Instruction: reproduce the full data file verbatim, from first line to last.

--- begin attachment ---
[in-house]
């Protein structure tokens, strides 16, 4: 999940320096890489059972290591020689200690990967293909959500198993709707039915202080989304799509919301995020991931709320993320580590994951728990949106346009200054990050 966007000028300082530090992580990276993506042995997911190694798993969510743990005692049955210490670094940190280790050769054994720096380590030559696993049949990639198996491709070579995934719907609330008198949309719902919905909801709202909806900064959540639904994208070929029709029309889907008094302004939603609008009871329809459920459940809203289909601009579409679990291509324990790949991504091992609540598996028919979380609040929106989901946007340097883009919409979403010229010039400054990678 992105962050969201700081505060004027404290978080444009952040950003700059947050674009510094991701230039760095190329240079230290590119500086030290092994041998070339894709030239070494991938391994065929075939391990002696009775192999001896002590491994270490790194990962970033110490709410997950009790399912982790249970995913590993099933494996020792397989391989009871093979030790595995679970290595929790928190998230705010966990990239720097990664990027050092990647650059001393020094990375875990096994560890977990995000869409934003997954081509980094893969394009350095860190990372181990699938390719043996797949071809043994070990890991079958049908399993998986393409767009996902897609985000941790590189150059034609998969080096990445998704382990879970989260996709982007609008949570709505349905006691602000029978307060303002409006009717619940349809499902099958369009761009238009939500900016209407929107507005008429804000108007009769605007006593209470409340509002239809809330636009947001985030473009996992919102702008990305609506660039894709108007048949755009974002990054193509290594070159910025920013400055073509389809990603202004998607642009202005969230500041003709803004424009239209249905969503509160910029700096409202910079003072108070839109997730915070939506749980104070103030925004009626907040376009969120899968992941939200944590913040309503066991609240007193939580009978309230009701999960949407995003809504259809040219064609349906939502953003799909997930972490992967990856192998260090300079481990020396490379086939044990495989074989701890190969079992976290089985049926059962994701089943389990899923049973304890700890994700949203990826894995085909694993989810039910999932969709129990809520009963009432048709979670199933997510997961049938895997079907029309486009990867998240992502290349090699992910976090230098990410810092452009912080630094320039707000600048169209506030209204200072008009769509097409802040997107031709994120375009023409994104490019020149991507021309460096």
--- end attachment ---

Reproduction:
[in-house]
């Protein structure tokens, strides 16, 4: 999940320096890489059972290591020689200690990967293909959500198993709707039915202080989304799509919301995020991931709320993320580590994951728990949106346009200054990050 966007000028300082530090992580990276993506042995997911190694798993969510743990005692049955210490670094940190280790050769054994720096380590030559696993049949990639198996491709070579995934719907609330008198949309719902919905909801709202909806900064959540639904994208070929029709029309889907008094302004939603609008009871329809459920459940809203289909601009579409679990291509324990790949991504091992609540598996028919979380609040929106989901946007340097883009919409979403010229010039400054990678 992105962050969201700081505060004027404290978080444009952040950003700059947050674009510094991701230039760095190329240079230290590119500086030290092994041998070339894709030239070494991938391994065929075939391990002696009775192999001896002590491994270490790194990962970033110490709410997950009790399912982790249970995913590993099933494996020792397989391989009871093979030790595995679970290595929790928190998230705010966990990239720097990664990027050092990647650059001393020094990375875990096994560890977990995000869409934003997954081509980094893969394009350095860190990372181990699938390719043996797949071809043994070990890991079958049908399993998986393409767009996902897609985000941790590189150059034609998969080096990445998704382990879970989260996709982007609008949570709505349905006691602000029978307060303002409006009717619940349809499902099958369009761009238009939500900016209407929107507005008429804000108007009769605007006593209470409340509002239809809330636009947001985030473009996992919102702008990305609506660039894709108007048949755009974002990054193509290594070159910025920013400055073509389809990603202004998607642009202005969230500041003709803004424009239209249905969503509160910029700096409202910079003072108070839109997730915070939506749980104070103030925004009626907040376009969120899968992941939200944590913040309503066991609240007193939580009978309230009701999960949407995003809504259809040219064609349906939502953003799909997930972490992967990856192998260090300079481990020396490379086939044990495989074989701890190969079992976290089985049926059962994701089943389990899923049973304890700890994700949203990826894995085909694993989810039910999932969709129990809520009963009432048709979670199933997510997961049938895997079907029309486009990867998240992502290349090699992910976090230098990410810092452009912080630094320039707000600048169209506030209204200072008009769509097409802040997107031709994120375009023409994104490019020149991507021309460096």